Is it Dyslexia or Something Else?
Jeremy is in 8th grade and hates reading. He is the slowest reader in his class and is embarrassed to read out loud. He always has to read and re-read chapters in his textbooks to make sense of the information and to retain it – hopefully long enough to pass the test.
Jeremy has been diagnosed with dyslexia. He’s never learned to read well, a few beats behind the rest of his classmates. He muddled through elementary school with patchwork literacy skills. He tried hard, in his own way, quietly attempting to do what his teachers asked of him. Jeremy never caused problems in school and his teachers passed him along even though his achievement level slipped a few months behind his peers each year. Now, however, in middle school, the coping skills that got him by just don’t work. He’s become more frustrated with himself. His once even temperament cracks from time to time, especially after school with his younger brother.
His parents blame it on adolescence, but could it be related to dyslexia?
What is Dyslexia?
The term “dyslexia” has morphed into a blanket term to identify the cause of multiple learning difficulties including the inability to read, write, and calculate, especially when accompanied by letter and number reversals. The word itself actually means the inability to read. Frequently dyslexia is ascribed to otherwise bright and capable children (and adults!) who surprisingly cannot decipher letters and word much less get meaning from text.
While a dyslexia diagnosis may bring some resolution or even comfort to the puzzlement a frustrated child and her parents face, this reading deficit may be the result of other underlying, treatable causes. Parents, groping for solutions, may be unaware of poor visual and/or auditory processing skills or generalized reading-skills instruction that are sometimes the root cause(s) of dyslexia. Once identified, they represent a viable path out of the dyslexia diagnosis.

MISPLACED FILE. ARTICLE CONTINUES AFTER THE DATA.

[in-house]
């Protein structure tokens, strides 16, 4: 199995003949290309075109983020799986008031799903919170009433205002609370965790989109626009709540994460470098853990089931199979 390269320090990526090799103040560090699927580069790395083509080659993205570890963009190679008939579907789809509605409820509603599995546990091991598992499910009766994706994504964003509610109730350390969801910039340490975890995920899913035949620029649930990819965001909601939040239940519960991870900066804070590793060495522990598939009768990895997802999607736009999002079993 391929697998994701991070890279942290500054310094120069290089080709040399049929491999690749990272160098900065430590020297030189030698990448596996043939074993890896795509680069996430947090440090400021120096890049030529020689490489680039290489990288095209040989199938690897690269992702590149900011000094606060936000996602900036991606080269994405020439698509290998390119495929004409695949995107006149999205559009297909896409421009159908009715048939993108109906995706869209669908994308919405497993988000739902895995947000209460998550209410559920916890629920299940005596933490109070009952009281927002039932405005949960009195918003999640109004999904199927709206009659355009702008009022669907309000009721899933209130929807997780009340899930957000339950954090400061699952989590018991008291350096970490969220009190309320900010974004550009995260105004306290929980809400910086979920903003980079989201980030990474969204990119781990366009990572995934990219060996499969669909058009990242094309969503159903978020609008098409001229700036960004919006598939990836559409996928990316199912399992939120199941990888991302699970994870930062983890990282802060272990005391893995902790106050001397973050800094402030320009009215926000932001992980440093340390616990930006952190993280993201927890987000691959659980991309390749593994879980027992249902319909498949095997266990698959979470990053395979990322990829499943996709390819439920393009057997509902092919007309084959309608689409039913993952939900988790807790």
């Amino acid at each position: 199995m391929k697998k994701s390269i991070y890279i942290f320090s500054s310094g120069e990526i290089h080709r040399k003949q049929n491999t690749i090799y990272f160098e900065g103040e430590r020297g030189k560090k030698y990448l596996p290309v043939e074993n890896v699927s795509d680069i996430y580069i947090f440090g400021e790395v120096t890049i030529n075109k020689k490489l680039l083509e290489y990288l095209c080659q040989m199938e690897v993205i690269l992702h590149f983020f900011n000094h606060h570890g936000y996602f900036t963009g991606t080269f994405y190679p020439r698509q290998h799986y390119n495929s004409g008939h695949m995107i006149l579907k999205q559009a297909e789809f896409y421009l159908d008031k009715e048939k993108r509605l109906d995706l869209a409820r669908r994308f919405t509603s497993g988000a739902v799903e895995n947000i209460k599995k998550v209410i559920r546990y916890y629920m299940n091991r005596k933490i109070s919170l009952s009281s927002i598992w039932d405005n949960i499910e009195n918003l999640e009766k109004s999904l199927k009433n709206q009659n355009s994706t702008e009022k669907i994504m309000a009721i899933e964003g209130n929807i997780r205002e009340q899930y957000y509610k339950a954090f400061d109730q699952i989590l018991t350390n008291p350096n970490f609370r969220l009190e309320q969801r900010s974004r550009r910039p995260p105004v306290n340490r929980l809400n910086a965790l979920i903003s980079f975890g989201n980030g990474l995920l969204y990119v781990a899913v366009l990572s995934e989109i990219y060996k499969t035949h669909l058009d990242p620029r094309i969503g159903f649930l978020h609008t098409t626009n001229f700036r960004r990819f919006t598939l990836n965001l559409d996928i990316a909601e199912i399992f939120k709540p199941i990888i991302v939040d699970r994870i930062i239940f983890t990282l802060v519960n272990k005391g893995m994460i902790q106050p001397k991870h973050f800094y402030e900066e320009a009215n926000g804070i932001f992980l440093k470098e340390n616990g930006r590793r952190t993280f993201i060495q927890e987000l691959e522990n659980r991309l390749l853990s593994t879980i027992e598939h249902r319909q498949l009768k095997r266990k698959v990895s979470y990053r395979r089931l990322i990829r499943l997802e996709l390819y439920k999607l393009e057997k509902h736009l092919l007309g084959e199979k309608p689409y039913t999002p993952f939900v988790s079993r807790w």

If it’s not dyslexia, it might be an undiagnosed problem with….
Vision is more than meets the eye, (Pun intended!) and it’s so much more than 20/20 vision. A 20/20 result on a routine eye exam or school vision screening can mask a deeper vision issue that may be a root cause of a dyslexia diagnosis. 20/20 only refers to “acuity,” the eye’s natural ability to see. It doesn’t consider other potential visual processing issues such as contrast sensitivity, tracking, eye movements, color vision, depth perception, speed, accuracy, and ability to focus. These and many more problems can affect daily life as well as academics.
Children with poor visual processing do not have a vision problem, but a problem deciphering what they see. It’s how the brain interprets, or more accurately misinterprets, what the eyes see. Because reading requires intensive, precise visual skills, letters can get mixed up and the brain “sees” something different than what is actually there. The processing is the culprit, not the vision.
The result is slow, painstaking, and often incorrect reading. This frustration is compounded by the inability to understand why reading is such a laborious task!